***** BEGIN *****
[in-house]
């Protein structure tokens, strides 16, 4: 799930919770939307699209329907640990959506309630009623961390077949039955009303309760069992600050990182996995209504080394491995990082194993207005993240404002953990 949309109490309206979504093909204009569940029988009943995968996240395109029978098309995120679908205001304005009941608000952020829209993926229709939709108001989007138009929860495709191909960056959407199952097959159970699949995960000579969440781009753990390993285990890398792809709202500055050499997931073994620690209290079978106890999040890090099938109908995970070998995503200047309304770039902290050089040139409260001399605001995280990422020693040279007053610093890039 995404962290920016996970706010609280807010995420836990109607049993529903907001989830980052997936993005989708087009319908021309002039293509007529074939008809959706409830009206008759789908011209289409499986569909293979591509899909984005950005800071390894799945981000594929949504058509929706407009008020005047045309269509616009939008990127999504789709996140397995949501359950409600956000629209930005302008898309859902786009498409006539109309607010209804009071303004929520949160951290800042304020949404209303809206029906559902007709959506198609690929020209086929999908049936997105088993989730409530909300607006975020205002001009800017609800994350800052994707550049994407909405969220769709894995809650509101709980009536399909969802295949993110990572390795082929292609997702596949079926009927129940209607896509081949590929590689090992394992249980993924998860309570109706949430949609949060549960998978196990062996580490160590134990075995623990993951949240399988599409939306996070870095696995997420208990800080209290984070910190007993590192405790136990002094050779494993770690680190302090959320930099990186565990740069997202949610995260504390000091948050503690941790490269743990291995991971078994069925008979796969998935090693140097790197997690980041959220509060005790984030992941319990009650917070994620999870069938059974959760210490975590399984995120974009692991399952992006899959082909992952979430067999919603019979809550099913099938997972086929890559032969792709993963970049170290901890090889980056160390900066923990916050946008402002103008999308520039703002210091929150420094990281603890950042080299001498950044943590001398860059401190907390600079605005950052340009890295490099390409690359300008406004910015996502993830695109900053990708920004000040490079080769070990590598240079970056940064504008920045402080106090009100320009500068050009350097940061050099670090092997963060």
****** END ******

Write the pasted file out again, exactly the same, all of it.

[in-house]
């Protein structure tokens, strides 16, 4: 799930919770939307699209329907640990959506309630009623961390077949039955009303309760069992600050990182996995209504080394491995990082194993207005993240404002953990 949309109490309206979504093909204009569940029988009943995968996240395109029978098309995120679908205001304005009941608000952020829209993926229709939709108001989007138009929860495709191909960056959407199952097959159970699949995960000579969440781009753990390993285990890398792809709202500055050499997931073994620690209290079978106890999040890090099938109908995970070998995503200047309304770039902290050089040139409260001399605001995280990422020693040279007053610093890039 995404962290920016996970706010609280807010995420836990109607049993529903907001989830980052997936993005989708087009319908021309002039293509007529074939008809959706409830009206008759789908011209289409499986569909293979591509899909984005950005800071390894799945981000594929949504058509929706407009008020005047045309269509616009939008990127999504789709996140397995949501359950409600956000629209930005302008898309859902786009498409006539109309607010209804009071303004929520949160951290800042304020949404209303809206029906559902007709959506198609690929020209086929999908049936997105088993989730409530909300607006975020205002001009800017609800994350800052994707550049994407909405969220769709894995809650509101709980009536399909969802295949993110990572390795082929292609997702596949079926009927129940209607896509081949590929590689090992394992249980993924998860309570109706949430949609949060549960998978196990062996580490160590134990075995623990993951949240399988599409939306996070870095696995997420208990800080209290984070910190007993590192405790136990002094050779494993770690680190302090959320930099990186565990740069997202949610995260504390000091948050503690941790490269743990291995991971078994069925008979796969998935090693140097790197997690980041959220509060005790984030992941319990009650917070994620999870069938059974959760210490975590399984995120974009692991399952992006899959082909992952979430067999919603019979809550099913099938997972086929890559032969792709993963970049170290901890090889980056160390900066923990916050946008402002103008999308520039703002210091929150420094990281603890950042080299001498950044943590001398860059401190907390600079605005950052340009890295490099390409690359300008406004910015996502993830695109900053990708920004000040490079080769070990590598240079970056940064504008920045402080106090009100320009500068050009350097940061050099670090092997963060």